6

This would be probably more common when writing personal names, but can happen in a regular writing as well. Is there a Japanese word or expression for a kanji “typo” – a situation, when you use a wrong kanji character? Not necessarily from a technical reason such as misspelling, but because of a mistaken recall or bad guessing as well.

10

You can simply use [誤字]{ご・じ} to mean the wrong letter. I believe it's applicable to both kanji and kana.

If you ever take the [漢検]{かん・けん}, starting in level 4 there is a section called [誤字訂正]{ご・じ・てい・せい} where you have to read a sentence with a purposefully misspelled word. You have to identify the word, which kanji is wrong, and then figure out (and write) the correct kanji based on the sentence context. Here's an example:

犯人は沈目を守っているが、確定的な科学的証拠の前に否認は無意味だ。

The answer is

沈目 contains the mistake. It should be 沈黙. The sentence would translate as "The criminal is remaining silent (沈黙), but denial is useless in the face of definite scientific proof".

  • 1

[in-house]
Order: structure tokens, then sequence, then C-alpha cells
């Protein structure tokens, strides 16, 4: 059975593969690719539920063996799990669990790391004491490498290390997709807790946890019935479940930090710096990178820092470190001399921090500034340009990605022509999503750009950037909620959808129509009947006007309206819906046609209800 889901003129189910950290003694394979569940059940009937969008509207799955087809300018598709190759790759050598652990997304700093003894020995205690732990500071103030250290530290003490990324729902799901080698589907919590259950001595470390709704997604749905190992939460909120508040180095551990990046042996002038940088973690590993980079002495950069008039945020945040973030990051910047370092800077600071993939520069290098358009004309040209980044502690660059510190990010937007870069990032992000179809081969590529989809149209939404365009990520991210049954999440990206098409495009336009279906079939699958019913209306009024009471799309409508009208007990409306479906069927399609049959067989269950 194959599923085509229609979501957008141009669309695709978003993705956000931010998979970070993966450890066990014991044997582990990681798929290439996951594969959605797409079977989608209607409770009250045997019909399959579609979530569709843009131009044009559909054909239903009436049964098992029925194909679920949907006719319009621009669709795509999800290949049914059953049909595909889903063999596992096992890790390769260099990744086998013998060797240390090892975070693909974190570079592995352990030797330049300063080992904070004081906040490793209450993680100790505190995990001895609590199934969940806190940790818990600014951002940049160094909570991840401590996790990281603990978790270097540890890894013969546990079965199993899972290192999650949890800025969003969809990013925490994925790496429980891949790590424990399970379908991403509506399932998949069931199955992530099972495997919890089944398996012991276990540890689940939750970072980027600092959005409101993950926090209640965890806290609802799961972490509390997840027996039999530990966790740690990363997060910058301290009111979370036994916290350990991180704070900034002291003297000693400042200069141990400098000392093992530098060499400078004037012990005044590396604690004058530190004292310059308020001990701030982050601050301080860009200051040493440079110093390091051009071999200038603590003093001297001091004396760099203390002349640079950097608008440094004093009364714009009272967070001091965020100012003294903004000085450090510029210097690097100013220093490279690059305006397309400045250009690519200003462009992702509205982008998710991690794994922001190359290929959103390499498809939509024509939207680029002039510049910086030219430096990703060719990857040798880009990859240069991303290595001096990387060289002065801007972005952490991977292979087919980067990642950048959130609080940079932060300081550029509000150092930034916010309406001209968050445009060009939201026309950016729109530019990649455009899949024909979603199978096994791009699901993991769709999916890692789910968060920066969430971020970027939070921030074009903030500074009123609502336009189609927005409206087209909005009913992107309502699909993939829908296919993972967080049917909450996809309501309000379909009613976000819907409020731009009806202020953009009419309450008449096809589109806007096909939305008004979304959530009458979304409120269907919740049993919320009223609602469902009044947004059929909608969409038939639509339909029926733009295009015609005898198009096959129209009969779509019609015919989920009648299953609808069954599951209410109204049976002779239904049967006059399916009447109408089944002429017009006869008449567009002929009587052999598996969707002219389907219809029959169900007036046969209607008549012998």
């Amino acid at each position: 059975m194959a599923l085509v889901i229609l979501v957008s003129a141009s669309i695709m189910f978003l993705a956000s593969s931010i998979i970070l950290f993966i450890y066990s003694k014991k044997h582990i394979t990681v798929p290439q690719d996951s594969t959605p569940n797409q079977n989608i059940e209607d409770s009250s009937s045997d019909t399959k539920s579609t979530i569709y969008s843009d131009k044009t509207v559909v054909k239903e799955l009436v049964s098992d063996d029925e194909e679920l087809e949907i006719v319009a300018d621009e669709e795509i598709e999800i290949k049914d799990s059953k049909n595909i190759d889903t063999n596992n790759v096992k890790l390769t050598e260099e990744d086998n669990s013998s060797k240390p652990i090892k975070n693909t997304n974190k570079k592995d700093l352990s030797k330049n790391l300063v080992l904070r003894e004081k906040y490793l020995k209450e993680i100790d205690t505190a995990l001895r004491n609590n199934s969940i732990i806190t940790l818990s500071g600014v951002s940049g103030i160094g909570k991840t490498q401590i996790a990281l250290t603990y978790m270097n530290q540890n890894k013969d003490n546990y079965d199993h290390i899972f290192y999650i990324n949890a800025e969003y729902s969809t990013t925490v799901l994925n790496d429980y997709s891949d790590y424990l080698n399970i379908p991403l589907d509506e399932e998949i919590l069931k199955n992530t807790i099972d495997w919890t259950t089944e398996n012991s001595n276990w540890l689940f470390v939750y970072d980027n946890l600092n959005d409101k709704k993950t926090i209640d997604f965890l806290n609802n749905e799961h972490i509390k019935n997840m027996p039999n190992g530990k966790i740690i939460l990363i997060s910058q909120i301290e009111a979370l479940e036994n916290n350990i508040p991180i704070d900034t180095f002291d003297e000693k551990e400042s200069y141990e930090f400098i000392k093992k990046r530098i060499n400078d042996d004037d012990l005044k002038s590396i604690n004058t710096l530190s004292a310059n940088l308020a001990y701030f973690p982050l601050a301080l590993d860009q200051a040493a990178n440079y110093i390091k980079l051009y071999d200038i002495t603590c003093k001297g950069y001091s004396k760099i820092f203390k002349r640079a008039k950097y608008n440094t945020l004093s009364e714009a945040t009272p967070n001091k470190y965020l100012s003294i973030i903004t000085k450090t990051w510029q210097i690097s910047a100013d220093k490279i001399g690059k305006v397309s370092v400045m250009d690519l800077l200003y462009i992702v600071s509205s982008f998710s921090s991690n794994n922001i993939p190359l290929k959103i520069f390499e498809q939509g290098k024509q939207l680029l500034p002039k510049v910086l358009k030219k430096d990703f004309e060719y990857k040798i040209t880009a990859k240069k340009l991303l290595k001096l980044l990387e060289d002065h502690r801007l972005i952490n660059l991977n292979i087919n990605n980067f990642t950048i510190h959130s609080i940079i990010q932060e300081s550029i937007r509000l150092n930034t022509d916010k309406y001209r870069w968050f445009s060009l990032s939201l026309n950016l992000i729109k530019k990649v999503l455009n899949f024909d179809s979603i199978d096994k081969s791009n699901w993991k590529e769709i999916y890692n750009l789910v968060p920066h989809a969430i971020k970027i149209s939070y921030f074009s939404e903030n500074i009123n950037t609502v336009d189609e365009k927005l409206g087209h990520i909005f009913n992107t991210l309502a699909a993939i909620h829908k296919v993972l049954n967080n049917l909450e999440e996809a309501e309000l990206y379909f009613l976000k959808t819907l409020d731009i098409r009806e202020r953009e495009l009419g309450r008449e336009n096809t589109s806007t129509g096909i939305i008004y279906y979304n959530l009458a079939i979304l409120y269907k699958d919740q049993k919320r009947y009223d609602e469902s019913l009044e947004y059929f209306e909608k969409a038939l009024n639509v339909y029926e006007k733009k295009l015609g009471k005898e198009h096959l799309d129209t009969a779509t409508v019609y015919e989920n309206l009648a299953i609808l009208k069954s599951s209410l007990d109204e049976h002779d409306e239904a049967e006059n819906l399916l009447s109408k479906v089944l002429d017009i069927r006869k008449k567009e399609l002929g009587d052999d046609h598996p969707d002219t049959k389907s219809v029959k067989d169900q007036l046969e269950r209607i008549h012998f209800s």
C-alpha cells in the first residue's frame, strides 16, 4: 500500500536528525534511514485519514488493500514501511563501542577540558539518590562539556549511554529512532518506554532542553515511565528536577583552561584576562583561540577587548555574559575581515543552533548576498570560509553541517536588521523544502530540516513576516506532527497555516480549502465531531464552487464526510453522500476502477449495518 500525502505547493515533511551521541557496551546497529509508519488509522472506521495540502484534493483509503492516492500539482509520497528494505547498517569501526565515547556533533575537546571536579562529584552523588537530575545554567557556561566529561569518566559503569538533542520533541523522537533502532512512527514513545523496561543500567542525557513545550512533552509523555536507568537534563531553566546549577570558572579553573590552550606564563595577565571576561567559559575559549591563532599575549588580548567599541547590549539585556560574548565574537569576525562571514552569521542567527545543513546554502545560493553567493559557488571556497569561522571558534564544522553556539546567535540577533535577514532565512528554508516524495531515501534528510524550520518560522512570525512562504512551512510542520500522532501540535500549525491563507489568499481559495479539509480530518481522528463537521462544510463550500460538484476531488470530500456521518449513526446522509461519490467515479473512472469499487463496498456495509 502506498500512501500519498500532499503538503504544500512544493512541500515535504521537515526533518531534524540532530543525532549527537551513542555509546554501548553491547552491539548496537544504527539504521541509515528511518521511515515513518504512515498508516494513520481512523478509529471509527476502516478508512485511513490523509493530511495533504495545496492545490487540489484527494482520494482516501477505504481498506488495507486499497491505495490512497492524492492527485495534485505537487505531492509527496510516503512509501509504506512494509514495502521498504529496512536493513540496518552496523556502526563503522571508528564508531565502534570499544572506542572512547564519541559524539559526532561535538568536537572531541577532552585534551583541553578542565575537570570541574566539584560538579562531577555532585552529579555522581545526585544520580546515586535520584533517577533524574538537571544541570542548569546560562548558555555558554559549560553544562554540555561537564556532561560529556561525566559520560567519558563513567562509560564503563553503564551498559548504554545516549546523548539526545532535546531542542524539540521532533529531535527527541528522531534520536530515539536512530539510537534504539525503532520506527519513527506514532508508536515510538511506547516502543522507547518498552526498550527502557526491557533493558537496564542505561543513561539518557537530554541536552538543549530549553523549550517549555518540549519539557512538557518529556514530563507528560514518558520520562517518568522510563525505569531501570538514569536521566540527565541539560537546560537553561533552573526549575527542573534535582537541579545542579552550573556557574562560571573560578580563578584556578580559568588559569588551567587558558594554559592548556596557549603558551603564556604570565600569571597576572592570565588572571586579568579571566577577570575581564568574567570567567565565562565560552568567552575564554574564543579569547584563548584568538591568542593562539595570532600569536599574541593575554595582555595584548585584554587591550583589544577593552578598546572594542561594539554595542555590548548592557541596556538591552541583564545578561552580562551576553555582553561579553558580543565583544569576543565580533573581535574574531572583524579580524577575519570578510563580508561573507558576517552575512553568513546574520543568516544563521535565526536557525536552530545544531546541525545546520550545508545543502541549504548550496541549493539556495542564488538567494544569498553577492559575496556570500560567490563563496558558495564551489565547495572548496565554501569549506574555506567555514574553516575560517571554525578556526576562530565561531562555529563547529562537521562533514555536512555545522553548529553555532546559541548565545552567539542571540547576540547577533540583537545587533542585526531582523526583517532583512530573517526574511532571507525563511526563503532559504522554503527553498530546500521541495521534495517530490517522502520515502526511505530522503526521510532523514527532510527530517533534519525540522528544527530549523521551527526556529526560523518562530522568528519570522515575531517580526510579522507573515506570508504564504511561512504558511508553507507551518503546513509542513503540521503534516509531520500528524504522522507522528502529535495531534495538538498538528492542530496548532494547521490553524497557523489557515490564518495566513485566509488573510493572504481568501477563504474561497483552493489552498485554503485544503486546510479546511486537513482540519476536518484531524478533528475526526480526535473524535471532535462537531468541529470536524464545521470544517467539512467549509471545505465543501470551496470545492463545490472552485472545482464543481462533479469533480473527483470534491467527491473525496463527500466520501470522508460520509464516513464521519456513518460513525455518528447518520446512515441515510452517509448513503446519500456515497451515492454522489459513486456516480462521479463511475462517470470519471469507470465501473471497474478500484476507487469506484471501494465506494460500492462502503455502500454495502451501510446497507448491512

Agreed, regardless of whether it's kana or kanji, mistaken spelling is 誤字. – Halfway Dillitante Mar 1 '17 at 1:01
5

If it's text on a computer, the most common term is 変換{へんかん}ミス, literally "conversion mistake", in reference to the not-uncommon situation where someone is typing in Japanese and doesn't notice that the input method editor (IME) has offered up the wrong kanji for the context.

For handwriting or simply using the wrong kanji, I am less certain of any fixed phrase. One might just say 間違{まちが}った漢字{かんじ}, "mistaken kanji".

  • 2
    Agree with the top half on 変換ミス. Having just finished 入学試験採点, I can say that the bottom one is definitely 誤字 as a fixed phrase. – virmaior Feb 28 '17 at 23:53

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